In other news here, we’re trying to have some kind of radical clean-up. I don’t really like the term “declutter”, which is just so dismissive and disrespectful about your precious treasures. An excess of books, for example, is not clutter. It’s inspiration, education, transformation all within those printed pages, and in too many cases, too difficult to part with. However, at least I’m getting through a few books atm, but I don’t think I’ll be able to part with any of these They’re all keepers! Yet, I at least had some success in the bathroom and cleared out a garbage bag of potions and Miss has thrown out four bags of stuff from her room. All of that barely scratches the surface, but it’s progress.

Feet and Shadows at the Beach last week.

Lastly, Miss and I went for a few brief visits to the beach to destress last week. Couldn’t resist photographing our feet in front of the view.

We also spotted some inspirational words painted onto rocks at the far end of the beach:

Well, that’s all folks.

This is another contribution to the Weekend Coffee Share hosted by Natalie the Explorer at: https://natalietheexplorer.home.blog/

Best wishes,

Rowena

Driving The Tutu Taxi.

Frankly, parenting can take you down some wild and random roads, and I never quite know where I’m going to end up. Or, what death-defying challenge I’m going to be facing next. How I’m going to be stretched right out of my comfort zone. Stretched, and stretched and stretched until breaking point feels like blessed relief.

Geoff and I waiting for the concert to start.

Just as a bit of background, I’ll share that when our son was in kindergarten aged five, a friend and I cottoned on that what you really want as a parent, is an average kid. After all, academically the school system caters best for a child of average intelligence, and you don’t need to be Einstein to realize that if your progeny has any kind of talent, you’ll not only be driving from here to Timbuctoo, you’ll also need a second or third job to pay for it.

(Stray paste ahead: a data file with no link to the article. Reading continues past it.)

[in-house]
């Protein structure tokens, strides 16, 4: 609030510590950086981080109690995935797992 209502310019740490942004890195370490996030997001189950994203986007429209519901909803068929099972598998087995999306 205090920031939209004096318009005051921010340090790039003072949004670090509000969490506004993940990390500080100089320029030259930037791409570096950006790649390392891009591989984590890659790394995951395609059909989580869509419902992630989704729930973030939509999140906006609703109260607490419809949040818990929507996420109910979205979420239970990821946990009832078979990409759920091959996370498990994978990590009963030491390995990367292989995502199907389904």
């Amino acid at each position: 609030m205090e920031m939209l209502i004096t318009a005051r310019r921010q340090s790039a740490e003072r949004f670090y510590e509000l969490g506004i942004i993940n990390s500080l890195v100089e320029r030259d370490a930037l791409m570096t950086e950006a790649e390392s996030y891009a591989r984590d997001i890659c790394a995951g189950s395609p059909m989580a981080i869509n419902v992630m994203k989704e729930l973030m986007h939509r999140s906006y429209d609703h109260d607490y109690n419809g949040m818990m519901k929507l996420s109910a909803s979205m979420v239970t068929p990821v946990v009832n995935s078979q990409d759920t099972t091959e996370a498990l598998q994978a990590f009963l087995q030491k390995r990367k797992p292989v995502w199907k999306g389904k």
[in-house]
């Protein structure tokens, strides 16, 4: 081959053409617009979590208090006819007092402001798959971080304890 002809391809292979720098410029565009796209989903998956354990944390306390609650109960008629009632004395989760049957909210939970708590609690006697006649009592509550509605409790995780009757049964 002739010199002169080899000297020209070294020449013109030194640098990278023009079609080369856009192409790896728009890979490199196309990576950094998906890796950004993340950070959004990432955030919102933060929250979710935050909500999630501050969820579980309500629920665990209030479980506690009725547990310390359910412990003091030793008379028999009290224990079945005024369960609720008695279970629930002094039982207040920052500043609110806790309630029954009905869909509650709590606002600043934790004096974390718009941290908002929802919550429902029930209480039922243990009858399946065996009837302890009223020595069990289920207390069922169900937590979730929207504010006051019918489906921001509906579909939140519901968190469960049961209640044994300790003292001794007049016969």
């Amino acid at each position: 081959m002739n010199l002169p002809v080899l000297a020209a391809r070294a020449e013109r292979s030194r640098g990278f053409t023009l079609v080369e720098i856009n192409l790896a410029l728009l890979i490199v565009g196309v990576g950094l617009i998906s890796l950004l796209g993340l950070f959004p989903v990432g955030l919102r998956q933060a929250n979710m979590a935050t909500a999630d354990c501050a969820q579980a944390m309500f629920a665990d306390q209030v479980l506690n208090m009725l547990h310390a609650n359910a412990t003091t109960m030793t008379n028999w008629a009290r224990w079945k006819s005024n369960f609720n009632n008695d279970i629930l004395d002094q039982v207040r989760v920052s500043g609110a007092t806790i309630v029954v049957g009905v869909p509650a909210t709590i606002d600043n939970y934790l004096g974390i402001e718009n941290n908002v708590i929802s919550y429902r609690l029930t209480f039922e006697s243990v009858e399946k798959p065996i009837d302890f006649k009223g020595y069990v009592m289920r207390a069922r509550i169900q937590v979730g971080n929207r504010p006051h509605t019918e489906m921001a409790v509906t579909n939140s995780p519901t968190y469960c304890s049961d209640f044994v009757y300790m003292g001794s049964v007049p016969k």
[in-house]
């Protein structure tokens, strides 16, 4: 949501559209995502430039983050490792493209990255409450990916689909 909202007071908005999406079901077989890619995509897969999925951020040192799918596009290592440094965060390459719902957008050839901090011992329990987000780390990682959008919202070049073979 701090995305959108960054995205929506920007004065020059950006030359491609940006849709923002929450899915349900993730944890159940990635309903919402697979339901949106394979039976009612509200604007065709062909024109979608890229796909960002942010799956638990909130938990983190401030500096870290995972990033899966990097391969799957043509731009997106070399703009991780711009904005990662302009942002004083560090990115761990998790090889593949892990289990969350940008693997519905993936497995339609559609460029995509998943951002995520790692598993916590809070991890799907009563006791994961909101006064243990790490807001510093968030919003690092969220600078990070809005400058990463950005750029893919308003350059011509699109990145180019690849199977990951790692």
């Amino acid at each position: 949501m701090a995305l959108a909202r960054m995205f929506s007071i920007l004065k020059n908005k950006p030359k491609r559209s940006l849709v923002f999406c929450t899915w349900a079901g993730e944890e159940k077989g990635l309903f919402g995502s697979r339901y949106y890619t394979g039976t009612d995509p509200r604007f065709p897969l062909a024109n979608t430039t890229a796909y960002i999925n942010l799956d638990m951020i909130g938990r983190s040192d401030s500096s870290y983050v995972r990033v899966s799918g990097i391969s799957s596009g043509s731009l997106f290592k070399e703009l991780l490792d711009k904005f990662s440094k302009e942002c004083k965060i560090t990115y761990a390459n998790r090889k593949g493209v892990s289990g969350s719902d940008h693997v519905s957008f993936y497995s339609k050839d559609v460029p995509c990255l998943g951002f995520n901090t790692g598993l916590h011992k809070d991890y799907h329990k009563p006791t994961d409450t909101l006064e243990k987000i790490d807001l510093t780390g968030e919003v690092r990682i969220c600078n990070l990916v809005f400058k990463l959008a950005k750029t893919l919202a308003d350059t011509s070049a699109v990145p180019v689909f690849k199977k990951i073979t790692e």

However, at the same time both my friend and I couldn’t resist booking our kids into enriching after-school activities, and we paid the price. Her son went on to excel in soccer, and she ended up driving out to the farthest reaches of the state, and almost into the outback. Meanwhile, we’ve driven to the ends of the earth for dance, sailing, and scouts. I have to be honest and say that in some ways being locked down for a few years gave us blessed relief. We could actually stay home. Yet, at the same time, we missed watching them, being part of these communities ourselves, and seeing our friends there as well. It hasn’t all been a one way street.

Anyway, this brings me to the actual good news, and that was that our daughter was accepted into the Youth in the Performing Arts Concerts (YIPA) held locally. It’s held annually for young people aged 13 to 21 years. Being selected was a significant achievement, and an indication that she’s climbed a few extra rungs up the ladder. Wow! Where the ladder is heading at this stage, we don’t know. However, progress is progress.

Photograph: Emily Stoddart.